When you take the most bad-ass of vehicles and combine it with a little off-road driving, you, in turn, become the bad-ass you have always dreamt of being. Steven Seagal, step aside.
My guide from Iceland Rovers picked me up at 8:30 on a Wednesday morning. I heard him coming from far away – the sound of grinding tires against the pavement fooled me into thinking that the garbage was being picked up. Nope. Just the jeep, outfitted with massive wheels, towering over the surrounding cars on my tiny sidestreet. We lumbered off in to the city, picking up the other passengers on our way. The trip became slightly less bad-ass upon the arrival of a visiting tourist from the United States, eager to talk and point out all the blatantly obvious differences between cultures, including the languages. I started panicking – I was strapped in to that jeep for nine hours and there was no way in hell that I could handle that kind of persistently annoying talk. Why hadn’t I brought my iPod?
Standing on a glacier
Our first stop was at Þingvellir National Park, where our group of six meandered around the rocks and took pictures, along with a million other tourists armed with fanny packs. Thankfully, our guide told us that we were going to get out of there quickly so we had time to see some other things. We drove through a stretch of land, where we were the only vehicle for miles. The mountainous scenery kept the drive interesting, but it didn’t deter me from the dreaded thought that we could break down at any moment and I would be stranded with talky tourist. I got a little motion sick just thinking about it.
As the terrain got a little rougher, the guide informed us that we were nearing the Langjökull glacier. A small peak of white soon started to spread into a bright expanse, making it difficult to distinguish sky from land. This is when the trip got decidedly bad-ass. The guide drove the jeep onto the glacier, which was slightly softer than usual. Everyone held on to the back of the seats, concerned that we were going to have to push the jeep back down to the road. Even tourist lady stopped jabbering. When we finally stopped, everyone emerged and threw snowballs at each other jovially, celebrating the invigorating feeling of power the bitchin super-jeep had allowed us.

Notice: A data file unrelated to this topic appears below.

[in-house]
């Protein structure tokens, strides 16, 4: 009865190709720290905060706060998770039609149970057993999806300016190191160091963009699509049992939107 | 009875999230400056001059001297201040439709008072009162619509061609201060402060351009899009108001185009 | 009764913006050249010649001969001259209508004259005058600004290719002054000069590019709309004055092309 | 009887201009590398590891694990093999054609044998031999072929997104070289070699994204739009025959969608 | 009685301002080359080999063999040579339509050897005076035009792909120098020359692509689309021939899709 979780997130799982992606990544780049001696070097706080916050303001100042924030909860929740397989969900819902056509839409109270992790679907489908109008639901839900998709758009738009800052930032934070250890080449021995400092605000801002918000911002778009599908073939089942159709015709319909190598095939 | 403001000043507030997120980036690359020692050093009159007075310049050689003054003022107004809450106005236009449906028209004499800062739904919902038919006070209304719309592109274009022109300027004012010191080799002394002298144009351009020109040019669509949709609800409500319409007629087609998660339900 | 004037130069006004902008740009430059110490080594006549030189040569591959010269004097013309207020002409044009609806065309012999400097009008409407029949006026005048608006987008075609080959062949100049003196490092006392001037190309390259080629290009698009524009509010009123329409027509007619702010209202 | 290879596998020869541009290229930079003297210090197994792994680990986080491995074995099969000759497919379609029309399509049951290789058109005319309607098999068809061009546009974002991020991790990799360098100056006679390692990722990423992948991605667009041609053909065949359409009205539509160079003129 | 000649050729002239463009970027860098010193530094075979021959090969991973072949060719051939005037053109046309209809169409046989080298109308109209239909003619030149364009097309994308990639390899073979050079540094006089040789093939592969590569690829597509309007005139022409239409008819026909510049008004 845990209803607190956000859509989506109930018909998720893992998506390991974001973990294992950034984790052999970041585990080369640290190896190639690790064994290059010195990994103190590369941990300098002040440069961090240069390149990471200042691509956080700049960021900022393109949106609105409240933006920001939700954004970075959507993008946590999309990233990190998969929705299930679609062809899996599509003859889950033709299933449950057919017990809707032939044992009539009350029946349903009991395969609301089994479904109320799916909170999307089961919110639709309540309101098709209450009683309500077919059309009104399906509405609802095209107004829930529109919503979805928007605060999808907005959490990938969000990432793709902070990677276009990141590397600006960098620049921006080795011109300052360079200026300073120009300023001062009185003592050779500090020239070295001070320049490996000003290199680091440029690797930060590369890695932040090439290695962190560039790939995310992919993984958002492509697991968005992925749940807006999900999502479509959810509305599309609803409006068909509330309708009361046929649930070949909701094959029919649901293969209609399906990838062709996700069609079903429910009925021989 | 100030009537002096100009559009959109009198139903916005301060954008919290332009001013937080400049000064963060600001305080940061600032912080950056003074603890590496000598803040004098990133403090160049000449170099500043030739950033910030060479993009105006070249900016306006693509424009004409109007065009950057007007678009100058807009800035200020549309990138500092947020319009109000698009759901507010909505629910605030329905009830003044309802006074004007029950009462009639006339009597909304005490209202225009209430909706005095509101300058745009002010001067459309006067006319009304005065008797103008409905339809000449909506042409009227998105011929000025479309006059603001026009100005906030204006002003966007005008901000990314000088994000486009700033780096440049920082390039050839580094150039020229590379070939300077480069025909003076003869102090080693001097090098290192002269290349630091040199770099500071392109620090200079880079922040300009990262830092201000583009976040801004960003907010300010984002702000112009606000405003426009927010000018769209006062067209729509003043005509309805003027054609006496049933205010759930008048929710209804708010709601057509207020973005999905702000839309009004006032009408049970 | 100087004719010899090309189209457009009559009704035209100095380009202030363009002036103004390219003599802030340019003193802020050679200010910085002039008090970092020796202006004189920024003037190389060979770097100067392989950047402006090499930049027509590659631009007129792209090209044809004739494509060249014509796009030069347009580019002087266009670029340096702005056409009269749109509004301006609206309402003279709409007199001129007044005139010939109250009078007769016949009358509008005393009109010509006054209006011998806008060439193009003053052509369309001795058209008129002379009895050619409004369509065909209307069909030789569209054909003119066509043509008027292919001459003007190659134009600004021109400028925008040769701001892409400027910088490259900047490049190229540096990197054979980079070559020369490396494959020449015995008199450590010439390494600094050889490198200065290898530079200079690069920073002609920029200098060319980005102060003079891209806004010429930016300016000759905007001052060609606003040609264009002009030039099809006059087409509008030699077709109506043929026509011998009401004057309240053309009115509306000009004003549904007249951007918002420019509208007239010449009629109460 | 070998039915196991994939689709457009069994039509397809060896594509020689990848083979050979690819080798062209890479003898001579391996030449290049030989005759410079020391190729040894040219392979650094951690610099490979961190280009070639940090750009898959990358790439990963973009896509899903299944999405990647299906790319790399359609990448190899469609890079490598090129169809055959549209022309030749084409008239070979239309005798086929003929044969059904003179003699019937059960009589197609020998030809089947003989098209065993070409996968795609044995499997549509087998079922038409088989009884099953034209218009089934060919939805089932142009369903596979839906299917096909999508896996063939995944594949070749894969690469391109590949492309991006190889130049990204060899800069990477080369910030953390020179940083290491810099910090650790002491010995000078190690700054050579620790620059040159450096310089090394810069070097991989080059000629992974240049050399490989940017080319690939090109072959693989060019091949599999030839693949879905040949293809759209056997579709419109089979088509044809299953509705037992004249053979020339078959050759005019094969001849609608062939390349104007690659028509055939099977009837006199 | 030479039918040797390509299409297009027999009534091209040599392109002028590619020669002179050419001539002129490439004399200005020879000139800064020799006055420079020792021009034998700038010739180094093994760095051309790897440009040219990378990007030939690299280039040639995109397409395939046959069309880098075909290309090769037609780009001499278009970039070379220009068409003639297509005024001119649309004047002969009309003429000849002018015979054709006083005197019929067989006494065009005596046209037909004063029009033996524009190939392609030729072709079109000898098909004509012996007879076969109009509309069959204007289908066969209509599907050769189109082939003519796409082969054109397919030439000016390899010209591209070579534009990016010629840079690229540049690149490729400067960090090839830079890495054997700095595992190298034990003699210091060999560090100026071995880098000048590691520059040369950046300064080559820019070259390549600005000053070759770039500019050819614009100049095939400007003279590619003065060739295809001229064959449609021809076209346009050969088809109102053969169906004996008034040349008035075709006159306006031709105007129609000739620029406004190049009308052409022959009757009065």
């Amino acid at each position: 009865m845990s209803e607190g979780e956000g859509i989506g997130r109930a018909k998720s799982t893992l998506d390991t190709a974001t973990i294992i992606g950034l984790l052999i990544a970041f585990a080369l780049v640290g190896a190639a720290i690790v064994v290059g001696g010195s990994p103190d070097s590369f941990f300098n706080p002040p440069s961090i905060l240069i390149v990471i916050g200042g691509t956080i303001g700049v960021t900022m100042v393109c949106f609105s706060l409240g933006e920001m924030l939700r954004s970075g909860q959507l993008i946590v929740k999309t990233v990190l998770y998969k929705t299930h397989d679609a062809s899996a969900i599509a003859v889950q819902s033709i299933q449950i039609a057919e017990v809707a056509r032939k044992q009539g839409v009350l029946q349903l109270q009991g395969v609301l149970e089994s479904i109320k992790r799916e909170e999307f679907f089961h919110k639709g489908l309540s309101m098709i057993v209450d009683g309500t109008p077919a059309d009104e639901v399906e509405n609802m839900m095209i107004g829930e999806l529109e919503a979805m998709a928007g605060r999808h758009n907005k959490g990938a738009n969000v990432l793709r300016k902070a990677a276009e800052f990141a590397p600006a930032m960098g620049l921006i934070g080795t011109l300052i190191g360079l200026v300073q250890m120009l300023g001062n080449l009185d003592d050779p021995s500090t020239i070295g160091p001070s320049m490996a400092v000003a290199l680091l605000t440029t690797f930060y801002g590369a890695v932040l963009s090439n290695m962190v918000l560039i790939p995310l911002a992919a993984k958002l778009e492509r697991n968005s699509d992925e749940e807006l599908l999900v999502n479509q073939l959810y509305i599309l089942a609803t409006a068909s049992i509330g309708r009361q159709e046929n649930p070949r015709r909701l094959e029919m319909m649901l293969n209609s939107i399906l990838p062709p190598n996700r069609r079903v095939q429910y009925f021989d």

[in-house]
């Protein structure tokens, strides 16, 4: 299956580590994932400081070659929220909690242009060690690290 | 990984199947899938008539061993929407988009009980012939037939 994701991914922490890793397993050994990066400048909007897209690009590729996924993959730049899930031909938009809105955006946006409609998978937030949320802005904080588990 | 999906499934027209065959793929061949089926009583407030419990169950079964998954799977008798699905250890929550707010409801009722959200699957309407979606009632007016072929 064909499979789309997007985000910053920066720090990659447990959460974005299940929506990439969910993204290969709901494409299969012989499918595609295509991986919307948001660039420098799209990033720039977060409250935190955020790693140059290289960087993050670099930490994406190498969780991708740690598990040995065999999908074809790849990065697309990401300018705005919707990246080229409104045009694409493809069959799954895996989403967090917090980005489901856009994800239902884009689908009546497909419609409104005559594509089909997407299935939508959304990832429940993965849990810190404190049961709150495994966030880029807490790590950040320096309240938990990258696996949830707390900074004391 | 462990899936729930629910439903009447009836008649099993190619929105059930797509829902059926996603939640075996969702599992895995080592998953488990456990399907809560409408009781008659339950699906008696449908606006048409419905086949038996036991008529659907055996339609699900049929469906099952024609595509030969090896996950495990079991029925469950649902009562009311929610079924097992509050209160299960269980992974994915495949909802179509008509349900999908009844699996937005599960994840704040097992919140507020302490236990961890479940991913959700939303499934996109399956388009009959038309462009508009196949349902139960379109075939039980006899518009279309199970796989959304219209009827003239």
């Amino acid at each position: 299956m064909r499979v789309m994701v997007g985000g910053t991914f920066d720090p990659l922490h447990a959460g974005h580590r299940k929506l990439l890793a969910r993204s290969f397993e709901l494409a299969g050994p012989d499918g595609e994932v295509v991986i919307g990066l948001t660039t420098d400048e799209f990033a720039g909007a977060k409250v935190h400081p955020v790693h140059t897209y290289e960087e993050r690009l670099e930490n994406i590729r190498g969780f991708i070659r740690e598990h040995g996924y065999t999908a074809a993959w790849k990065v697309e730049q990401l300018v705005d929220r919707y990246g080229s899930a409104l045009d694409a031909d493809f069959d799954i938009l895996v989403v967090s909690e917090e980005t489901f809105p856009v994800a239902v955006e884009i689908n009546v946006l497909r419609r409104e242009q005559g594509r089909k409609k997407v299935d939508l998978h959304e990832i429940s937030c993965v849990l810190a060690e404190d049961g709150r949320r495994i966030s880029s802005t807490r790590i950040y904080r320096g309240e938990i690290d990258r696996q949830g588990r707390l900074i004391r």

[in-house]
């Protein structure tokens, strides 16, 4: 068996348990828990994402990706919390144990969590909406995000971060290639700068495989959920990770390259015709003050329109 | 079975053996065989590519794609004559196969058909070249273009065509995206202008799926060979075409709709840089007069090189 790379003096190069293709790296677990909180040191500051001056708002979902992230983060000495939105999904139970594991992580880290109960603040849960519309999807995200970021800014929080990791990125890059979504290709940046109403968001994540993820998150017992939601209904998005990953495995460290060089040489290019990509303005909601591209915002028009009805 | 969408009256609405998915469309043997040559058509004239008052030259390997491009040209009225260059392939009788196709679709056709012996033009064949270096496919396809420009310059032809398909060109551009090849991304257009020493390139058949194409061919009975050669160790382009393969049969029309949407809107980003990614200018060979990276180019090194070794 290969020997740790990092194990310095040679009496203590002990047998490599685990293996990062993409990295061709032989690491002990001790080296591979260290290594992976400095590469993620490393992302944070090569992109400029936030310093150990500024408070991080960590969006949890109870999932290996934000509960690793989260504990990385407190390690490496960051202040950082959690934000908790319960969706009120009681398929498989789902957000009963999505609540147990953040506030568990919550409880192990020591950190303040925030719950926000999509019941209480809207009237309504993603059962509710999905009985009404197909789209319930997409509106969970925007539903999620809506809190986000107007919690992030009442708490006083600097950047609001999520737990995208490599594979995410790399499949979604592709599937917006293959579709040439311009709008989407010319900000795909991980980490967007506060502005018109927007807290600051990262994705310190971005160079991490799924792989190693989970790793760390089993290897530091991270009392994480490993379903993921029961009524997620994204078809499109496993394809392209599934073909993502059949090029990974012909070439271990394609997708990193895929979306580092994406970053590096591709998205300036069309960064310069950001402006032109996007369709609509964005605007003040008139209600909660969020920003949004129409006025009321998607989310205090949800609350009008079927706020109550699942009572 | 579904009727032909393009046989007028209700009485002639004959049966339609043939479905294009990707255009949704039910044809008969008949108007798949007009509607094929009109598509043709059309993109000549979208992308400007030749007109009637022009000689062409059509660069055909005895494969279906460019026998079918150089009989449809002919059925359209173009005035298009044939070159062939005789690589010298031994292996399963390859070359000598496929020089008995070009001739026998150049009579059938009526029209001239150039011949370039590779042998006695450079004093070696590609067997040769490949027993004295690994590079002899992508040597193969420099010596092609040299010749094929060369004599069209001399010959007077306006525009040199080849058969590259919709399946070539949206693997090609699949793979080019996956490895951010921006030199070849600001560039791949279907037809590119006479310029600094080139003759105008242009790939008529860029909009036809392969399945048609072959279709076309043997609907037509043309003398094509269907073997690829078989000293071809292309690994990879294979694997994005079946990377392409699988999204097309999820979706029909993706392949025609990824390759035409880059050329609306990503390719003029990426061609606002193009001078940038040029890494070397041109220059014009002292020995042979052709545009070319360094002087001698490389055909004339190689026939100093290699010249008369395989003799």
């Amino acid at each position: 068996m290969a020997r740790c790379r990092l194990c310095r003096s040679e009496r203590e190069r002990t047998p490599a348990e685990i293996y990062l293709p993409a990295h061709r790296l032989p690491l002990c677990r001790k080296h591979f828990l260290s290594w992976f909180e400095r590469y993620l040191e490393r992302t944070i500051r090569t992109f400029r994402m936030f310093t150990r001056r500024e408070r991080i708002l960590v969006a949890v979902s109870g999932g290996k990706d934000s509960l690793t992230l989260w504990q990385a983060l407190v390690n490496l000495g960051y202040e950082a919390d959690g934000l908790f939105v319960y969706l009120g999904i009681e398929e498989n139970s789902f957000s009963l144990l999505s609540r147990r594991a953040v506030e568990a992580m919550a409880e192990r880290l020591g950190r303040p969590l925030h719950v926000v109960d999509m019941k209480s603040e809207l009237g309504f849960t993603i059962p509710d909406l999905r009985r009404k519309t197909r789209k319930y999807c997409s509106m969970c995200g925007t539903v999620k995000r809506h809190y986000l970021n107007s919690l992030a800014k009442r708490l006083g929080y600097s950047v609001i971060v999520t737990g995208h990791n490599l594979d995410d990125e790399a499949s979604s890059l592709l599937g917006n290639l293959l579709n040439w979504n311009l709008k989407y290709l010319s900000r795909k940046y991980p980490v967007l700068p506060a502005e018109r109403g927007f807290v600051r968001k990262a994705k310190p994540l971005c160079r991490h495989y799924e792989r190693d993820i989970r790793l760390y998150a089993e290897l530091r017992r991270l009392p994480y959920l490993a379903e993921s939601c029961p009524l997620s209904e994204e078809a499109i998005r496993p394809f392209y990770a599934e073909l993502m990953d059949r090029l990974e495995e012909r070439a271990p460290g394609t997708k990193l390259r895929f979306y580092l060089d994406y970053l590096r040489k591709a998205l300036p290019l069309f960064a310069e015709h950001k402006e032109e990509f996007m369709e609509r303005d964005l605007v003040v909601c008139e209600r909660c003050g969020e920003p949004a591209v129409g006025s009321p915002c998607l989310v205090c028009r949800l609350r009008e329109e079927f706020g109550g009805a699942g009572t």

Like Seagal’s Ponytail
After we ate lunch at a nearby waterfall, we headed to Surtshellir, a lava cave. Equipped with the ever stylish helmets with lights, we journeyed into the mouth of the cave. Not as cool as the glacier, but still pretty sweet. Next we saw the Hraunfossar and Barnafoss waterfalls, which happened to be another amazing area. The group walked to the scenic overviews of the falls going into the bright blue pools below. I stood on the bridge connecting the two sides of land, staring in to the aqua waters. It was quite a strange colour to behold (expectations of dirty rushing falls were instantly surpassed). Hraunfossar consisted of multiple flat rocks connecting together to create various, smaller falls. Barnafoss waterfall (also called The Children’s Waterfall) was a single, larger fall, emerging from a hole created by a slight bridge of rock formations. Picture-taking ensued, of course, but couldn’t exactly replicate the real thing.
On the ride home, through the Hvalfjördur fjord, everyone took some time to look out the window at the passing coast. I soon realised that former annoyances had been silenced. Or maybe, I had just stopped noticing; the glacier drive had officially solidified the entire trip as being bad-ass. Riding in the awesomeness of the super-jeep, the day had flown by, just like Seagal´s ponytail on a windy day.